Outdoor cafés are wonderful places. In itself, an outdoor café requires only some tables, chairs, and perhaps an umbrella to block the sun and rain, but nothing more is necessary. What makes an outdoor café so special is that it takes on the culture and characteristics of it’s location, whether it is on a street, in a park, on a city square, or along a seacoast. There is no need to create an atmosphere because the atmosphere is already authentic. When food is a cultural experience, there can be no better place to enjoy it than amongst the culture and geography from which it was created.
Perhaps I appreciate cafés so much because in my native Texas good outdoor dining experiences can be rare. Many restaurants will put a small patio to the side or in the back, but why bother? To experience a parking lot? Fortunately, great outdoor eating is not totally absent, and these places will be packed with people on a comfortable Texas day. Near my home, they have recently remodeled the city square with enough sidewalk space to allow restaurants to expand their seating outdoors.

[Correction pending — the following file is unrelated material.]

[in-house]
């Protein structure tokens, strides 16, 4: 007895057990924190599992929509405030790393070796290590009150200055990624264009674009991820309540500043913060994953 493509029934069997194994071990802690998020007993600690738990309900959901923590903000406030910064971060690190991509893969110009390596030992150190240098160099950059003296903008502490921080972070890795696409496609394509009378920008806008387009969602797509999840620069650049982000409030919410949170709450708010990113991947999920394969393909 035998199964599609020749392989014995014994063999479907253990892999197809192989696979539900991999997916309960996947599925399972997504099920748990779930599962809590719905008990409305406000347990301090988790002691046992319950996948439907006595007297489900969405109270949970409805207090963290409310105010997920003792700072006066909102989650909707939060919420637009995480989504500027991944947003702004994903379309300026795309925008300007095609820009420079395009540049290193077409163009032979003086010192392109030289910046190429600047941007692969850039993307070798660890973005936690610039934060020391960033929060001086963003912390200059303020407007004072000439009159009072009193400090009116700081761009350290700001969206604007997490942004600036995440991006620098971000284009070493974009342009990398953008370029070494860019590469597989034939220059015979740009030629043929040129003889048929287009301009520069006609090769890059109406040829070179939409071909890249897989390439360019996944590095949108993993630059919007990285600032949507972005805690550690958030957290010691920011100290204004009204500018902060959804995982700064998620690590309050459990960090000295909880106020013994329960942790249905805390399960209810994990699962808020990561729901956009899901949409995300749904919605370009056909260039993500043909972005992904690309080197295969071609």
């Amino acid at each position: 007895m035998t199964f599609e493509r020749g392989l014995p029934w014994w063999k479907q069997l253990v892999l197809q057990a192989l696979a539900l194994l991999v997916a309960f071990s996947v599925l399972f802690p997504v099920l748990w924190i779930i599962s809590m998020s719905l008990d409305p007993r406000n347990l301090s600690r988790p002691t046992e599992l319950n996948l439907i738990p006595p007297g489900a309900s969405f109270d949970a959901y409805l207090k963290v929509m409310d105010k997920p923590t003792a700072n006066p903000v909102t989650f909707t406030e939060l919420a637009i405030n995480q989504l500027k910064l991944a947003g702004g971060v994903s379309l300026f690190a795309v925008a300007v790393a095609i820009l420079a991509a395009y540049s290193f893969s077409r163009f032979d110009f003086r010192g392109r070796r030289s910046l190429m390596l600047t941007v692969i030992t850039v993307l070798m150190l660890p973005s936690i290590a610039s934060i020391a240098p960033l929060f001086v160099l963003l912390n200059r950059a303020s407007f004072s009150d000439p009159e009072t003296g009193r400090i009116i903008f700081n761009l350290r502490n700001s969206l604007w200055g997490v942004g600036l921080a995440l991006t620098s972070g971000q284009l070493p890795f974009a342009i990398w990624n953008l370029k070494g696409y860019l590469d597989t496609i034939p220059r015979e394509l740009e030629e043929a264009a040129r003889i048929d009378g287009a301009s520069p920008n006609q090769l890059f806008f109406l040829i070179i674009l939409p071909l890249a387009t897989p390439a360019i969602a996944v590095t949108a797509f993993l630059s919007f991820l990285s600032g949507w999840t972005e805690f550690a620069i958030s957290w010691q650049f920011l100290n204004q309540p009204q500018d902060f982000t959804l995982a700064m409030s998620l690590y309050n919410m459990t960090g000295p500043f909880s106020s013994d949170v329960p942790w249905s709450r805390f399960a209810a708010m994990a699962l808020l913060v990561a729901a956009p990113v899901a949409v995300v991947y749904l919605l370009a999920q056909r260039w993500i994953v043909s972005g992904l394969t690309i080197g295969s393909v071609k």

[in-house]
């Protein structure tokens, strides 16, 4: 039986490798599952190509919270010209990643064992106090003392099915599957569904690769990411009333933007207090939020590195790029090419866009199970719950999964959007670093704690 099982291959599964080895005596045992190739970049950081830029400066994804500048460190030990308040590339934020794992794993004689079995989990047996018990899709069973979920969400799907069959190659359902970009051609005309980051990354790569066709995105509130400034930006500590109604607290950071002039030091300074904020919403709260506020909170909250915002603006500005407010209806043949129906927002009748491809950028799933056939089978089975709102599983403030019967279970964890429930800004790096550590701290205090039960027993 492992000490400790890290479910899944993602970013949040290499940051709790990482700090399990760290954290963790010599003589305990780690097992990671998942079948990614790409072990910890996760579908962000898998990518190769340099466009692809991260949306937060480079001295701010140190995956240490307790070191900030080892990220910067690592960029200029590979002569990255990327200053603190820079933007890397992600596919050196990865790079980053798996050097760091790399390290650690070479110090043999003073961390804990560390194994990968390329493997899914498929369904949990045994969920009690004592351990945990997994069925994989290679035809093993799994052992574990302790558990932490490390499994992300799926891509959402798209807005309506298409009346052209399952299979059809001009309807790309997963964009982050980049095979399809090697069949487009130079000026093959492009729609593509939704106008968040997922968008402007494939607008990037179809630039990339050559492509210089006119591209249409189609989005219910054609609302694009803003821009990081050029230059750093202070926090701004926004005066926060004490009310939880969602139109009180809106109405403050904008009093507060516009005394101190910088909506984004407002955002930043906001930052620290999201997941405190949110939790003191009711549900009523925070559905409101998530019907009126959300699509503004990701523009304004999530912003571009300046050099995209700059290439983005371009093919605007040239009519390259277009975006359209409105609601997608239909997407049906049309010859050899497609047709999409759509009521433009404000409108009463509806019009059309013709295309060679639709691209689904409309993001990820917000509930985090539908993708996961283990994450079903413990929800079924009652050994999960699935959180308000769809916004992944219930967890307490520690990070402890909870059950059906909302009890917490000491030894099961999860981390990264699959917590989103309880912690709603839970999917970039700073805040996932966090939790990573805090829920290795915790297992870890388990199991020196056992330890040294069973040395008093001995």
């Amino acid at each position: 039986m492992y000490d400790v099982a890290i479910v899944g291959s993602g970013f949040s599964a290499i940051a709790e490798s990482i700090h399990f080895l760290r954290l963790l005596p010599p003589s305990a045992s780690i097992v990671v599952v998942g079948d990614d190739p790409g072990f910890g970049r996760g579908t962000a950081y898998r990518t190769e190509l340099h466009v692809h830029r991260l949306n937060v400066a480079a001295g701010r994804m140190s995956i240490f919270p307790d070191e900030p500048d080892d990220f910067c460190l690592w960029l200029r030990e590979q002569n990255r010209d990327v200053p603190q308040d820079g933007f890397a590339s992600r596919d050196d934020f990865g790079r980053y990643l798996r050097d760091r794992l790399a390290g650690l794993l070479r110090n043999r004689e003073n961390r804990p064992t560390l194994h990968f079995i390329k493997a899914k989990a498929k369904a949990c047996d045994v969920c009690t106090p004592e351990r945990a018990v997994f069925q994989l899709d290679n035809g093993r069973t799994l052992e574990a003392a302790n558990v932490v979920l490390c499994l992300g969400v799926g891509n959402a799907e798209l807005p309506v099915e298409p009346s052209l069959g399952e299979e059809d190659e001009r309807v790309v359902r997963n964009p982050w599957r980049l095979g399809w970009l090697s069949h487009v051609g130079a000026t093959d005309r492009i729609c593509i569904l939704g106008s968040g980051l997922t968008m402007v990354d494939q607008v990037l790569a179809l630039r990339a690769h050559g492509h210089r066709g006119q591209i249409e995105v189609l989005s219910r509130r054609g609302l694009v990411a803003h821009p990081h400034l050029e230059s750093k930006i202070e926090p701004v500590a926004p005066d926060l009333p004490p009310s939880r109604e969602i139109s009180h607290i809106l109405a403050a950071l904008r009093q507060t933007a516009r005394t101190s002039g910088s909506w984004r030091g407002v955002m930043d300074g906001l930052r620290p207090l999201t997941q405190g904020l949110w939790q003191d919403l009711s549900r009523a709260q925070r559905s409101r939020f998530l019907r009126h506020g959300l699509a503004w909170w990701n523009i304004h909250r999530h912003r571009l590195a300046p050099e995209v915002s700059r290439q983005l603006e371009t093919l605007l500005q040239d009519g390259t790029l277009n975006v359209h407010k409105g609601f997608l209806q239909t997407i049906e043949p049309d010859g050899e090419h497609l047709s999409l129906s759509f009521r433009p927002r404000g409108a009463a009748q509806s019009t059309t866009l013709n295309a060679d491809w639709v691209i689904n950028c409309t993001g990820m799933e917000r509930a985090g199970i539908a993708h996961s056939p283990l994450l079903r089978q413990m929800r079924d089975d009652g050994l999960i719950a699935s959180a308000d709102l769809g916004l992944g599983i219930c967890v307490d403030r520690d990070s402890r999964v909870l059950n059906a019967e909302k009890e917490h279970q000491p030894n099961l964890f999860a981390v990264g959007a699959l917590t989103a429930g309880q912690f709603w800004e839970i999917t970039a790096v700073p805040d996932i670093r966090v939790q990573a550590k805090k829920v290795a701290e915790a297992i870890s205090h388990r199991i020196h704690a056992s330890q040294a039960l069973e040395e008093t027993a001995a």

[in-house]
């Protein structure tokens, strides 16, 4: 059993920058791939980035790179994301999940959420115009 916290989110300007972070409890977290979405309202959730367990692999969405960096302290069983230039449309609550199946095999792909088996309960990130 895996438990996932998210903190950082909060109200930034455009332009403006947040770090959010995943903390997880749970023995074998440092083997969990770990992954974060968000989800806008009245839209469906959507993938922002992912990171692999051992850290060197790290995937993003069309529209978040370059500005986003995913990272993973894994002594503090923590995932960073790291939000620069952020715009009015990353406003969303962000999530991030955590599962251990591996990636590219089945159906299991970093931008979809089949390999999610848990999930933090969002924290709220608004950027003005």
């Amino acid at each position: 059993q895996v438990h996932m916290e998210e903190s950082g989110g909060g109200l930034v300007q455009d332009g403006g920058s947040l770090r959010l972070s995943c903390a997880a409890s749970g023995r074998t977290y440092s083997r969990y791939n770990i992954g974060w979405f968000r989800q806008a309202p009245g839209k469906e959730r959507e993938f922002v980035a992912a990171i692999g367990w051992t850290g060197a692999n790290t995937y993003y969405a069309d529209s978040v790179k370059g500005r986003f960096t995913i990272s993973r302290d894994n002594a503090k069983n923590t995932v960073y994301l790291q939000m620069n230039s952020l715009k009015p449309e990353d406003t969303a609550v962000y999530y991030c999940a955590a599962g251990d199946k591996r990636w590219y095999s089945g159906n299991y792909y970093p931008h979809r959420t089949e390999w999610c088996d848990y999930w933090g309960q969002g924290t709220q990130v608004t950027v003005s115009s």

This picture of Olga and Pavel was taken in a café is in Arkhangelskoe, just outside of Moscow and along the Moscow River. The construction of the complex was begun in the 18th century. At Arkhangelskoe you will find beautiful architecture and formal gardens surrounded by lush natural woods. On a warm day it is a pleasant place to walk, listen to an outdoor concert, or eat shashlik in a café.